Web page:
Co-operatives UK has launched a campaign to protect the use of the co-operative name by new businesses.
The name is under threat due to a current Government consultation to delist its protected status for new business registrations.
Co-operatives UK is urging co-operators to respond to the Company and Business Names Consultation being run by Department for Business, Innovation and Skills by May 22nd.
The Government department is proposing to remove the protection for the co-operative name, which currently ensures new business registrations adhere to co-operative principles.
In the consultation, BIS said all words specified on the sensitive list — which also includes commission, council and licensing — were to protect the public from being misled by a business name. But it said as “language evolves” this may no longer be considered a risk.
The list does not prohibit the use of those words, but it allows specified bodies to submit an objection on the usage, such as the Charities Commission or the Department of Health.
The BiS ‘red tape challenge’ is proposing to either repeal the sensitive list or to retain, but reduce it. In removing the statutory instrument behind the list, BiS said this will allow companies to choose any name, which would “significantly speed up registration” and ensure new registrations do not go through a “costly and time consuming process”.
But BIS said a reduced list would need to show a clear criteria for approval for those who want to use protected words such as ‘co-operative’.
Co-operatives UK's Secretary General Ed Mayo said the public associate co-operatives with being "trustworthy, business-like and fair" and that he is concerned this will diminish. He commented: "We are extremely concerned that without this protection, rogue businesses may trade off, and potentially ultimately, tarnish, this reputation. We are urging people to help protect the good name of co-operatives.”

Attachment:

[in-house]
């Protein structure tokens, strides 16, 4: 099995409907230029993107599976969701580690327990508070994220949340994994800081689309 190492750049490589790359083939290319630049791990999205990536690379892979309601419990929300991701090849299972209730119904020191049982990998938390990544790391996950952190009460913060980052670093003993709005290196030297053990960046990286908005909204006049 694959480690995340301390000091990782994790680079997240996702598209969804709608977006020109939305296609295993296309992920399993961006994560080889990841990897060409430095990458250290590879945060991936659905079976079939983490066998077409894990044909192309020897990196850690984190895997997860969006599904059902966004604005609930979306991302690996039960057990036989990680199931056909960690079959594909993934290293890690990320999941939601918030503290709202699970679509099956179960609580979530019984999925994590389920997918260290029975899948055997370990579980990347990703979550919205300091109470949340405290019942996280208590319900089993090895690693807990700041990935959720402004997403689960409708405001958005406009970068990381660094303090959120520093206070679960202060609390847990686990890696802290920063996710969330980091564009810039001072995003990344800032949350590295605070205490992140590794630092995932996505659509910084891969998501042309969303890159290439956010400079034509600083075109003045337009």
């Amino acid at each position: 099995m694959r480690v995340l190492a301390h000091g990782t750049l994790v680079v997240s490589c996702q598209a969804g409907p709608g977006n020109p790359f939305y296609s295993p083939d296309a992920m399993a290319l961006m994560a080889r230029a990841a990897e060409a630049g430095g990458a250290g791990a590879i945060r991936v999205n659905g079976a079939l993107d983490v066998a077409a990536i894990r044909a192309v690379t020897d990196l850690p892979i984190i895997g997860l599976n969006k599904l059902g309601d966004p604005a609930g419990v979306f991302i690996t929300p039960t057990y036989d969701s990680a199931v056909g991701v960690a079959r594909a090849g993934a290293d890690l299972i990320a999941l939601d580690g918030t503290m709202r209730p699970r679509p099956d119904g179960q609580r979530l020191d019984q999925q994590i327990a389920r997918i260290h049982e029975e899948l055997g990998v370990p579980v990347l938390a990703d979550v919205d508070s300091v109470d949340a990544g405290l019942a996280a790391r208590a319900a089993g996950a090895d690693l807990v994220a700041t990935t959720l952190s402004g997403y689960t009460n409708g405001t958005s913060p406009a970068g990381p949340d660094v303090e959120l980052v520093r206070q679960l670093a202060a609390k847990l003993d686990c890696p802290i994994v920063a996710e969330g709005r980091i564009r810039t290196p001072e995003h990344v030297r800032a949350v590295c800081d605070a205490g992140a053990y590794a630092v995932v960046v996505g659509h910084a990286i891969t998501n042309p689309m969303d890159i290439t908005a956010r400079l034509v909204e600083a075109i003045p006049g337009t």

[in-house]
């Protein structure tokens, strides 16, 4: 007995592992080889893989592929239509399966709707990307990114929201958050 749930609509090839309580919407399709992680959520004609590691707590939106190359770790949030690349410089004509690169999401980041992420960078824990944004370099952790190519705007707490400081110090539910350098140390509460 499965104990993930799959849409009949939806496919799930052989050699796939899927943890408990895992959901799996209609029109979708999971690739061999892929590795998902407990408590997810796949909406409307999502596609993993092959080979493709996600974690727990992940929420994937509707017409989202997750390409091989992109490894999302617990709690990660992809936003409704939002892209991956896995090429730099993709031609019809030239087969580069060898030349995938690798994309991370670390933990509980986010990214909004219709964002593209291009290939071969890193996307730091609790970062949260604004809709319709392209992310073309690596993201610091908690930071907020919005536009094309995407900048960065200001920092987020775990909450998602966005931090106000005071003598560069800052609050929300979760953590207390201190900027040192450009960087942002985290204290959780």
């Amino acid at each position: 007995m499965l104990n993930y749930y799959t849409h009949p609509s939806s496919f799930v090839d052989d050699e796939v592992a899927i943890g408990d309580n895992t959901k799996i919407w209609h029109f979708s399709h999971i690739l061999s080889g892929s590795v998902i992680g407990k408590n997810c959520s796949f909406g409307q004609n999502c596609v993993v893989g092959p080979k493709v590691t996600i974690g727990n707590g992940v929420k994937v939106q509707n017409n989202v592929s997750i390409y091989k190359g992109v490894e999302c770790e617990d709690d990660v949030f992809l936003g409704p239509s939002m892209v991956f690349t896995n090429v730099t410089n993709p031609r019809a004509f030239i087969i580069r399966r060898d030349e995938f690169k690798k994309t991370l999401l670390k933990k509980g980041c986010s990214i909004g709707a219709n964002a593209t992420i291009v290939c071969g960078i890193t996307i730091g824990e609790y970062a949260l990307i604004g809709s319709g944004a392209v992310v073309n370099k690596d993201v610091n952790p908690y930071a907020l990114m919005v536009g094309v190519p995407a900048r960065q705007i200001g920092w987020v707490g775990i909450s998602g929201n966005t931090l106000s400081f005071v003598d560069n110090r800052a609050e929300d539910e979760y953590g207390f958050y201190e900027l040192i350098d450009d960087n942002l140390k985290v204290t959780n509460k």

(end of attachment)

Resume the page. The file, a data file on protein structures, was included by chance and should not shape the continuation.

In its draft response to the consultation, Co-operatives UK said that between 2008-2011 the number of co-operatives grew by 23 per cent and that it is concerned “failure to protect these terms could run counter to consumer protection measures, and also tarnish the reputation of these businesses”.
The trade organisation for co-operatives said that in 27 years of registering co-operatives it has never been an administrative burden; and Helen Barber, Head of Advice and Policy, said the body actively challenges applications on average three to four times each year. She added: “There may well be more, though, which aren't brought to our attention currently, which is why we'd like BIS to take this opportunity to strengthen protection in a way that allows Co-operatives UK to challenge all rogue companies trading on the good name of co-operatives."
In its consultation response, Co-operatives UK highlighted two registered companies that did not appear to be operating under the “values and principles” of the movement. It said “Co-operative Gardeners Ltd” was “registered by one sole Director, which is clearly therefore a one person company not a co-operative under international guidelines”.
It also highlighted “The Consumer co-op” whose “rules have no signs of co-operative principles whatsoever” and is an example of how “a non-cooperative markets itself as a co-operative in order to position itself as an ethical business and benefit from consumer trust”.
• More information about how to respond to the consultation are available at www.uk.coop/consultations